Six Reasons for Christ’s First Coming (Hebrews 2:9-17)
During the Christmas season many people give at least lip service to Christ. This includes numerous individuals who are either irreligious or apathetic towards God. But there is something about the babe in a manger that sometimes softens people. They do not allow it to change them, but at least for a few weeks they are tolerant.
But Christ did not come to earth to simply be adored as a baby in a manger, no longer crowded into the stable by the religious crowd in Bethlehem, but now crowded out by materialism and busyness. Christ came, as He clearly states in Luke 19:10, “… to seek and to save that which was lost.” Hebrews 2:9-17 expounds on that and enumerates six reasons why Christ came to earth the first time.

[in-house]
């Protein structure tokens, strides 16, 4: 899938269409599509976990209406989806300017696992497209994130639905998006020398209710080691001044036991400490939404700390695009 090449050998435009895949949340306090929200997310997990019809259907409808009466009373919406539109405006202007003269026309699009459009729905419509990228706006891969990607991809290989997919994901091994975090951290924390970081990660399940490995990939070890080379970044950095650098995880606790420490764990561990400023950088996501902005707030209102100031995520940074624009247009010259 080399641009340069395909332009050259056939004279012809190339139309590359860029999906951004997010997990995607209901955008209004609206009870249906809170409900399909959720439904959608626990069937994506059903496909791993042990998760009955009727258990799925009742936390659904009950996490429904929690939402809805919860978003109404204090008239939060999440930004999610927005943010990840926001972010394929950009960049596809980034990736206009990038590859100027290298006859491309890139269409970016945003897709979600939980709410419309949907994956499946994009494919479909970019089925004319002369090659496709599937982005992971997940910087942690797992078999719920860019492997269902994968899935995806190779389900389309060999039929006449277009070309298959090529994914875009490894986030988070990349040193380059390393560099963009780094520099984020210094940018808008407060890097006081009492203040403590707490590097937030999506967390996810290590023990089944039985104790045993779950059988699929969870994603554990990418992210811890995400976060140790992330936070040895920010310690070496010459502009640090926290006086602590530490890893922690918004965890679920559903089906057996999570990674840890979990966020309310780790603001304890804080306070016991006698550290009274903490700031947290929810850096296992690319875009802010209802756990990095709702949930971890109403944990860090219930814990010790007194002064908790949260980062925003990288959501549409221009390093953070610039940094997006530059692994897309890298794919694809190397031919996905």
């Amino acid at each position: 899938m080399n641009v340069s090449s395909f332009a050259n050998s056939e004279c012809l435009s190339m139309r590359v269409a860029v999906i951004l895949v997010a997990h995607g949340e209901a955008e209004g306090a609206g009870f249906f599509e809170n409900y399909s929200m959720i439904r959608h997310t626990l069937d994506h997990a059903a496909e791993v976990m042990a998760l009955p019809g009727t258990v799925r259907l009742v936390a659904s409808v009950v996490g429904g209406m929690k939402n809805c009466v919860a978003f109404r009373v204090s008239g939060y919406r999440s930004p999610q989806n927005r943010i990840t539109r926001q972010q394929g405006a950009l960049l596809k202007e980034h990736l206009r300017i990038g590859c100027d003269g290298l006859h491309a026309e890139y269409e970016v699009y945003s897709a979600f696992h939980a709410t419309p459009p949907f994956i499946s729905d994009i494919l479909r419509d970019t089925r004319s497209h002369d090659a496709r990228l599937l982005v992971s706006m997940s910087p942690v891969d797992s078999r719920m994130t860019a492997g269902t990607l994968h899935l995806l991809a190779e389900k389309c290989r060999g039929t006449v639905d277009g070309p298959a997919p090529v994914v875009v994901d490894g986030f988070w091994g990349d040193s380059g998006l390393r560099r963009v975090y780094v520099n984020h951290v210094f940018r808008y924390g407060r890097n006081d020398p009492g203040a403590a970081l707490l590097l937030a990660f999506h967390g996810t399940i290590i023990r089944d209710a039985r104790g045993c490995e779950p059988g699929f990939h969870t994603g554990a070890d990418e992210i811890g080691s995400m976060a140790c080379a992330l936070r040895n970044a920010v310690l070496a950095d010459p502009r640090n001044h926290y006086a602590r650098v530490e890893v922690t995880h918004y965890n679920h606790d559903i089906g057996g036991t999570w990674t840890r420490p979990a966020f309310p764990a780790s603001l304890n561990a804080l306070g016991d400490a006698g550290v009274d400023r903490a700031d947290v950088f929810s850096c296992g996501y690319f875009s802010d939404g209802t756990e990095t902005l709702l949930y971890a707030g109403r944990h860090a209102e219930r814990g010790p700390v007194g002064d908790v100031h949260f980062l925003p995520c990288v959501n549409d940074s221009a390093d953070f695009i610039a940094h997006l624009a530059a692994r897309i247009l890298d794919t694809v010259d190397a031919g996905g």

In verse 9, we are told He came “… for the suffering of death.” This death was not an easy death, but as A.W. Pink notes, was “… one accompanied with much inward agony and outward torture.” Jesus, knowing what was before Him, told His disciples in Matthew 26:38, “… My soul is exceeding sorrowful, even unto death.” Luke 22:44 shows vividly the extent of that sorrow, “And being in an agony he prayed more earnestly: and his sweat was as it were great drops of blood falling down to the ground.” In Matthew 26:39 it is recorded that Jesus fell on His face and prayed, “O my Father, if it be possible, let this cup pass from me: nevertheless not as I will, but as thou wilt.” This was not an accidental death. Jesus emphatically declared in John 10:17-18, “… I lay down my life, that I might take it again. No man taketh it from me, but I lay it down of myself.” God had revealed this suffering death in Isaiah 53. There, God describes the death Jesus would endure with words such as wounded, bruised, oppressed, stricken, travail and poured out. Hebrews 5:8 sheds light on the suffering Jesus endured, as it says “Though he were a Son, yet learned he obedience by the things which he suffered.” The Complete Biblical Library clarifies this difficult verse by explaining, “When He became flesh, He set aside the independent use of His divine attributes and the independent exercise of His will. So as the God-man, Jesus learned experientially what it means to obey the Father’s will, when He suffered as a human in Gethsemane and at Calvary.”